To bridge the gap in complexity between the classes of inputs with VC-dimension 1 and 2, we use a measure that is more fine-grained than VC-dimension. In terms of this measure, we identify a sharp threshold where the complexity of Hitting Set transitions from polynomial-time-solvable to NP-hard. The tractable class that lies just under the threshold is a generalization of Edge Cover, and thus extends the domain of polynomial-time tractability of Hitting Set.

Karl Bringmann, László Kozma, Shay Moran, and N. S. Narayanaswamy. Hitting Set for Hypergraphs of Low VC-dimension. In 24th Annual European Symposium on Algorithms (ESA 2016). Leibniz International Proceedings in Informatics (LIPIcs), Volume 57, pp. 23:1-23:18, Schloss Dagstuhl – Leibniz-Zentrum für Informatik (2016)

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@InProceedings{bringmann_et_al:LIPIcs.ESA.2016.23, author = {Bringmann, Karl and Kozma, L\'{a}szl\'{o} and Moran, Shay and Narayanaswamy, N. S.}, title = {{Hitting Set for Hypergraphs of Low VC-dimension}}, booktitle = {24th Annual European Symposium on Algorithms (ESA 2016)}, pages = {23:1--23:18}, series = {Leibniz International Proceedings in Informatics (LIPIcs)}, ISBN = {978-3-95977-015-6}, ISSN = {1868-8969}, year = {2016}, volume = {57}, editor = {Sankowski, Piotr and Zaroliagis, Christos}, publisher = {Schloss Dagstuhl -- Leibniz-Zentrum f{\"u}r Informatik}, address = {Dagstuhl, Germany}, URL = {https://drops.dagstuhl.de/entities/document/10.4230/LIPIcs.ESA.2016.23}, URN = {urn:nbn:de:0030-drops-63749}, doi = {10.4230/LIPIcs.ESA.2016.23}, annote = {Keywords: hitting set, VC-dimension} }

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**Published in:** LIPIcs, Volume 34, 31st International Symposium on Computational Geometry (SoCG 2015)

The Fréchet distance is a popular and widespread distance measure for point sequences and for curves. About two years ago, Agarwal et al [SIAM J. Comput. 2014] presented a new (mildly) subquadratic algorithm for the discrete version of the problem. This spawned a flurry of activity that has led to several new algorithms and lower bounds.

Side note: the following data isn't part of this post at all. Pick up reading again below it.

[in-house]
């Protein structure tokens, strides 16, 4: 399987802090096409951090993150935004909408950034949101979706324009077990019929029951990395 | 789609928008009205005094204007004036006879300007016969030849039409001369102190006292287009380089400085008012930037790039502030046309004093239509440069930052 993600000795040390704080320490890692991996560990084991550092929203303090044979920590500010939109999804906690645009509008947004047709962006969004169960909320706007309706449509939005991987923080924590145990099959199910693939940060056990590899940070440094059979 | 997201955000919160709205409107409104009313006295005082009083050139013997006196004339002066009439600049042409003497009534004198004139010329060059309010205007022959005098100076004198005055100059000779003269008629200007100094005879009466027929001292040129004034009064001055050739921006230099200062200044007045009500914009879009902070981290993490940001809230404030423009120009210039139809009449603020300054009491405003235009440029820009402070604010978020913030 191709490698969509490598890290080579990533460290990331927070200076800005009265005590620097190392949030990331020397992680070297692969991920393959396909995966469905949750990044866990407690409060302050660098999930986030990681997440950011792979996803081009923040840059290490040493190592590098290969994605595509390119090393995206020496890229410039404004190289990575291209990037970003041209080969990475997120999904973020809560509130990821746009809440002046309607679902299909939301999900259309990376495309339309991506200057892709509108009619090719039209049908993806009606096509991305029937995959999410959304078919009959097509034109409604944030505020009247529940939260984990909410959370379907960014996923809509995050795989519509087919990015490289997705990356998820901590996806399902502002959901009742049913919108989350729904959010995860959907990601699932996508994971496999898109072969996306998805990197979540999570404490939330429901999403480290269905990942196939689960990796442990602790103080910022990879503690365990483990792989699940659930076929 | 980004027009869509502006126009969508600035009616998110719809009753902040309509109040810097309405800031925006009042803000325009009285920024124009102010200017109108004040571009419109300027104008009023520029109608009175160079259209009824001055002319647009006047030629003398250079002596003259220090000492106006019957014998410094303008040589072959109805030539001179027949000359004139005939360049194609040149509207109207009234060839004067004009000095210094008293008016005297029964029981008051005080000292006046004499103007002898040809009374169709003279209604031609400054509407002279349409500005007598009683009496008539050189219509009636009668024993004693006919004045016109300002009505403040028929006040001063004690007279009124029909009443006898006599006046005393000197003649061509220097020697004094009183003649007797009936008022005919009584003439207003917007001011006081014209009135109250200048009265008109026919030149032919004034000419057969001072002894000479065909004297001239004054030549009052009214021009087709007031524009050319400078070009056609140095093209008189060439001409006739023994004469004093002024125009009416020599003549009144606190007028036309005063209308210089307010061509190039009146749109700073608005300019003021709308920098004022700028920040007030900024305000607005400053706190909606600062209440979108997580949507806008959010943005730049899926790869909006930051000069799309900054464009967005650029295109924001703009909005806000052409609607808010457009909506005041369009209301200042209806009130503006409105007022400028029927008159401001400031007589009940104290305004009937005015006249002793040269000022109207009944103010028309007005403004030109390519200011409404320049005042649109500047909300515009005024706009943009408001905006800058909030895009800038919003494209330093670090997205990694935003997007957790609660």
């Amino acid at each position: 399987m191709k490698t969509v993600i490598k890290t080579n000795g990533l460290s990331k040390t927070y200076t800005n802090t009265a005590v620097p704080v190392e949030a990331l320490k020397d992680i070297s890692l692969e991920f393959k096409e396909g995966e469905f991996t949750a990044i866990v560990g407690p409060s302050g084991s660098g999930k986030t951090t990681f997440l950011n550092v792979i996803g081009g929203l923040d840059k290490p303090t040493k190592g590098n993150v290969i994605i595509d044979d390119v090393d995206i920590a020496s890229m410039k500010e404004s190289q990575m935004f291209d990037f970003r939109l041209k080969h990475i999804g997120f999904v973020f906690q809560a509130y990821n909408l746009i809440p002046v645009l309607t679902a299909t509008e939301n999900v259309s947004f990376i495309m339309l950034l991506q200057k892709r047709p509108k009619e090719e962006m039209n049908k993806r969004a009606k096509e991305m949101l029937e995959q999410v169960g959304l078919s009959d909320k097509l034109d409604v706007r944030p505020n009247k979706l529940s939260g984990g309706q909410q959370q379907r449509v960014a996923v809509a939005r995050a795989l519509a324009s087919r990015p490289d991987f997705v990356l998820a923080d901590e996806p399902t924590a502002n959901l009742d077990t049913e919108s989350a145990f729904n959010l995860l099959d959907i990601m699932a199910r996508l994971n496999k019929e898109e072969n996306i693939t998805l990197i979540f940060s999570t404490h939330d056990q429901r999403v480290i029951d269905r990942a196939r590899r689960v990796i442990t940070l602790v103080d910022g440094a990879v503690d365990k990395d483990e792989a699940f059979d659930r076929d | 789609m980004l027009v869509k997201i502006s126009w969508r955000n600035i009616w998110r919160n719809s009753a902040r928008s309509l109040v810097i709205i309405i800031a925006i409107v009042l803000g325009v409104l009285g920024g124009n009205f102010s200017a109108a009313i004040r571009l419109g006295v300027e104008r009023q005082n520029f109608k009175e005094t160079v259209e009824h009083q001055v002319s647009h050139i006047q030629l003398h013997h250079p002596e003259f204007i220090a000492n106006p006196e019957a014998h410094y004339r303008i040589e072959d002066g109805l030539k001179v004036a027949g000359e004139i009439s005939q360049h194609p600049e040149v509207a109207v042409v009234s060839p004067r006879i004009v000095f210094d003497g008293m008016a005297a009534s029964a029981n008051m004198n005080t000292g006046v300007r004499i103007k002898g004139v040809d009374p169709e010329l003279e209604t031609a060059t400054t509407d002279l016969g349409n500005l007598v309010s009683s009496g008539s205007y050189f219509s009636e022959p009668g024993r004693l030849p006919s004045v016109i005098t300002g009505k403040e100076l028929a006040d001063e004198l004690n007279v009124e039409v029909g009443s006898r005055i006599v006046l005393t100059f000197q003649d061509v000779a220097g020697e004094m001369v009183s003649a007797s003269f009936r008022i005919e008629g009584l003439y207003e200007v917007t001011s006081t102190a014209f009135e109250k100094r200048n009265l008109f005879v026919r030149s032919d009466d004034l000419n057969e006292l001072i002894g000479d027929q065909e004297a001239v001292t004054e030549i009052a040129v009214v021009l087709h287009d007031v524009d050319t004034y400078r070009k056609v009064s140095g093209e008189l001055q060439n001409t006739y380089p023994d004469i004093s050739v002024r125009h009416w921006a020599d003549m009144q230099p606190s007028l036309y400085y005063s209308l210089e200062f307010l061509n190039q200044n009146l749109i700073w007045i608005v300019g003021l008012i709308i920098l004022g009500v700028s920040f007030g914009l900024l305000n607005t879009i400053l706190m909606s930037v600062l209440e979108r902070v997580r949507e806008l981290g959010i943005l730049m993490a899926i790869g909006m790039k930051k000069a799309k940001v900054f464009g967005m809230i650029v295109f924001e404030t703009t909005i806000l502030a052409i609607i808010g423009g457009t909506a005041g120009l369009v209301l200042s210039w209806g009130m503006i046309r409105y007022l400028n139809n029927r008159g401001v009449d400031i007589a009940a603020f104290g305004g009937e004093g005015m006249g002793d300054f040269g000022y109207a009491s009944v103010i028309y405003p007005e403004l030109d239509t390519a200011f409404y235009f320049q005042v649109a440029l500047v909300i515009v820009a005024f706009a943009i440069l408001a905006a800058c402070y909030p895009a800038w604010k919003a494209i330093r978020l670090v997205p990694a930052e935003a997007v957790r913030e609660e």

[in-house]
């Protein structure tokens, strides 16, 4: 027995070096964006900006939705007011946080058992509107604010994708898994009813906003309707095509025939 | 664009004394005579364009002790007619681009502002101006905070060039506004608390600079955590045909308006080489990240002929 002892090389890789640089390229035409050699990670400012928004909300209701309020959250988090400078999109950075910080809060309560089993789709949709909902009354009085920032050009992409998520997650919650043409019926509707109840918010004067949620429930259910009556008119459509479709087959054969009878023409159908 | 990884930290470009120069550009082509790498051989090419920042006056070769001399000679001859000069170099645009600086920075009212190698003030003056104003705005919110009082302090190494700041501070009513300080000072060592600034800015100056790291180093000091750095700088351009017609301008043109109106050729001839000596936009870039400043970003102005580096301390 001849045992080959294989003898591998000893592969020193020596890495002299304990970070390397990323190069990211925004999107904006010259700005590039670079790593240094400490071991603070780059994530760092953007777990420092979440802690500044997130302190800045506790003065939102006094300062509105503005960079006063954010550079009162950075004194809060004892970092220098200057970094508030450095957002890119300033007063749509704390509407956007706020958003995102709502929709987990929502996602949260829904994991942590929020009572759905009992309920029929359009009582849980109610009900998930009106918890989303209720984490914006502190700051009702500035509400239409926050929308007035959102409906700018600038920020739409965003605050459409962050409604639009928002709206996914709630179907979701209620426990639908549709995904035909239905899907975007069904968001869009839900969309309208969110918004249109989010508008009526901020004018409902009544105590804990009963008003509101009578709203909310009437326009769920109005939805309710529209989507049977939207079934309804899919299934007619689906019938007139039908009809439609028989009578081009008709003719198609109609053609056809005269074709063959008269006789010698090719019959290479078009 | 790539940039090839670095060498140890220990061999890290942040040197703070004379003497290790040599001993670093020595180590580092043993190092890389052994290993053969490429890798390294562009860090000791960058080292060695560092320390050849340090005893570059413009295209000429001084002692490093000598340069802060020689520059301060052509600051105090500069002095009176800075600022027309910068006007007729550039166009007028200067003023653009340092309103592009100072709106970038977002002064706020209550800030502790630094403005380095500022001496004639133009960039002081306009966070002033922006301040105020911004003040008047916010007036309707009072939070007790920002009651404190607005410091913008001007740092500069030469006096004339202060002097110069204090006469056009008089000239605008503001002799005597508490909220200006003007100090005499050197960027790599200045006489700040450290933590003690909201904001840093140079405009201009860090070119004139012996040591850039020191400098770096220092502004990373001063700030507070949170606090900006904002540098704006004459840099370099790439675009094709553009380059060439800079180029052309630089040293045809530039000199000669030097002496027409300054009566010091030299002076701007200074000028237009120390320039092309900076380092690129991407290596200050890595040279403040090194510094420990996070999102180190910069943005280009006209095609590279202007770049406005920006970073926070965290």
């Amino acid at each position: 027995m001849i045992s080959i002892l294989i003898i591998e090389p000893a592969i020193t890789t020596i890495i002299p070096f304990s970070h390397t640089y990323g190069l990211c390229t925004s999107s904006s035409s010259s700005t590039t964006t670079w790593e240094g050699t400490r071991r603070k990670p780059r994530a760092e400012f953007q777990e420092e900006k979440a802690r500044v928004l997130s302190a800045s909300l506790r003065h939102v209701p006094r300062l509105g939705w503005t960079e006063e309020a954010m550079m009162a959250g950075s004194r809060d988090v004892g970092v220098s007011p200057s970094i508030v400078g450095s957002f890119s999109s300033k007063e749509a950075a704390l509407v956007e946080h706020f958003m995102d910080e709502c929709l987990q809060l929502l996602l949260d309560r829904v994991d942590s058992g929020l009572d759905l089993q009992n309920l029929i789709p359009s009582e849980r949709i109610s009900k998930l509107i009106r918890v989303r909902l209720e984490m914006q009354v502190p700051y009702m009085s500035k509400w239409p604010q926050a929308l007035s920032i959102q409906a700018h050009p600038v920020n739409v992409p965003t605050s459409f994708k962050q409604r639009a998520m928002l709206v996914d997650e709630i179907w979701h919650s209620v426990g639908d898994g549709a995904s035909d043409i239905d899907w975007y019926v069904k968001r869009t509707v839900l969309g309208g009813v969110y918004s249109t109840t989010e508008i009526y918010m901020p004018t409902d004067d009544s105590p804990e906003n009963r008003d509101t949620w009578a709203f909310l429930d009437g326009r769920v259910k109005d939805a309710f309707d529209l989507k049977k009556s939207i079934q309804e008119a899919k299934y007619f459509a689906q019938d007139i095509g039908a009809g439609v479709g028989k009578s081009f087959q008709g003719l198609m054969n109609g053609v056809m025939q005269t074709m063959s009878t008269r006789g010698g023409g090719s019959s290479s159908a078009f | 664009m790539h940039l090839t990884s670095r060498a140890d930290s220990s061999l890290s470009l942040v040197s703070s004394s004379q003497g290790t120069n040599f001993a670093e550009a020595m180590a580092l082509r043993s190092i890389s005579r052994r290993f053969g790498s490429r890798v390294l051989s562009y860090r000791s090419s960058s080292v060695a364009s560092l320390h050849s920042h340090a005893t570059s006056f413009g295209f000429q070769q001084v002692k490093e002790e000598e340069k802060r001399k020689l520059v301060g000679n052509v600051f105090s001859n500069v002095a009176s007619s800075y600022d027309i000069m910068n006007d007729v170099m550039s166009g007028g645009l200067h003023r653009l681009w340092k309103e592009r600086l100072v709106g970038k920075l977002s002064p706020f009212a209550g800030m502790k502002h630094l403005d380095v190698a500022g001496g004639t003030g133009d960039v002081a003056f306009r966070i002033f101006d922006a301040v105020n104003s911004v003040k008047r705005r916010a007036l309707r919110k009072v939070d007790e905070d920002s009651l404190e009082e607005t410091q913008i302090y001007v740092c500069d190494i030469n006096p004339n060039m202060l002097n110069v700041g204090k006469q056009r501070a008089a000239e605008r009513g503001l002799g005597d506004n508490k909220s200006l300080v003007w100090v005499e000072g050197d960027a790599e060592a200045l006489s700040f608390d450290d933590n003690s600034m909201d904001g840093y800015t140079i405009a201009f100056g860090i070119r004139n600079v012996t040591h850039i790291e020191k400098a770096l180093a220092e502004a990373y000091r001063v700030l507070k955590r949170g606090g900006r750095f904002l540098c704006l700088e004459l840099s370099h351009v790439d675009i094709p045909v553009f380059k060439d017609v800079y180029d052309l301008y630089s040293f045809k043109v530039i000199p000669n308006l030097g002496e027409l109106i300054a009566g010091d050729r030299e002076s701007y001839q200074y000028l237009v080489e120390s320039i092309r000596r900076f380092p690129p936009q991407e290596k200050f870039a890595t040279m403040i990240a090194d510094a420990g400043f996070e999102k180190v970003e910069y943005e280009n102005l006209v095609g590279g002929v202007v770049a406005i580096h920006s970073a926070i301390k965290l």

In this paper, we study the approximability of the discrete Fréchet distance. Building on a recent result by Bringmann [FOCS 2014], we present a new conditional lower bound that strongly subquadratic algorithms for the discrete Fréchet distance are unlikely to exist, even in the one-dimensional case and even if the solution may be approximated up to a factor of 1.399.
This raises the question of how well we can approximate the Fréchet distance (of two given d-dimensional point sequences of length n) in strongly subquadratic time. Previously, no general results were known. We present the first such algorithm by analysing the approximation ratio of a simple, linear-time greedy algorithm to be 2^Theta(n). Moreover, we design an alpha-approximation algorithm that runs in time O(n log n + n^2 / alpha), for any alpha in [1, n]. Hence, an n^epsilon-approximation of the Fréchet distance can be computed in strongly subquadratic time, for any epsilon > 0.

Karl Bringmann and Wolfgang Mulzer. Approximability of the Discrete Fréchet Distance. In 31st International Symposium on Computational Geometry (SoCG 2015). Leibniz International Proceedings in Informatics (LIPIcs), Volume 34, pp. 739-753, Schloss Dagstuhl – Leibniz-Zentrum für Informatik (2015)

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@InProceedings{bringmann_et_al:LIPIcs.SOCG.2015.739, author = {Bringmann, Karl and Mulzer, Wolfgang}, title = {{Approximability of the Discrete Fr\'{e}chet Distance}}, booktitle = {31st International Symposium on Computational Geometry (SoCG 2015)}, pages = {739--753}, series = {Leibniz International Proceedings in Informatics (LIPIcs)}, ISBN = {978-3-939897-83-5}, ISSN = {1868-8969}, year = {2015}, volume = {34}, editor = {Arge, Lars and Pach, J\'{a}nos}, publisher = {Schloss Dagstuhl -- Leibniz-Zentrum f{\"u}r Informatik}, address = {Dagstuhl, Germany}, URL = {https://drops.dagstuhl.de/entities/document/10.4230/LIPIcs.SOCG.2015.739}, URN = {urn:nbn:de:0030-drops-51072}, doi = {10.4230/LIPIcs.SOCG.2015.739}, annote = {Keywords: Fr\'{e}chet distance, approximation, lower bounds, Strong Exponential Time Hypothesis} }

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**Published in:** LIPIcs, Volume 30, 32nd International Symposium on Theoretical Aspects of Computer Science (STACS 2015)

We consider the Steiner Multicut problem, which asks, given an undirected graph G, a collection T = \{T_{1},...,T_{t}}, T_i \subseteq V(G), of terminal sets of size at most p, and an integer k, whether there is a set S of at most k edges or nodes such that of each set T_{i} at least one pair of terminals is in different connected components of G \ S. This problem generalizes several well-studied graph cut problems, in particular the Multicut problem, which corresponds to the case p = 2. The Multicut problem was recently shown to be fixed-parameter tractable for parameter k [Marx and Razgon, Bousquet et al., STOC 2011]. The question whether this result generalizes to Steiner Multicut motivates the present work.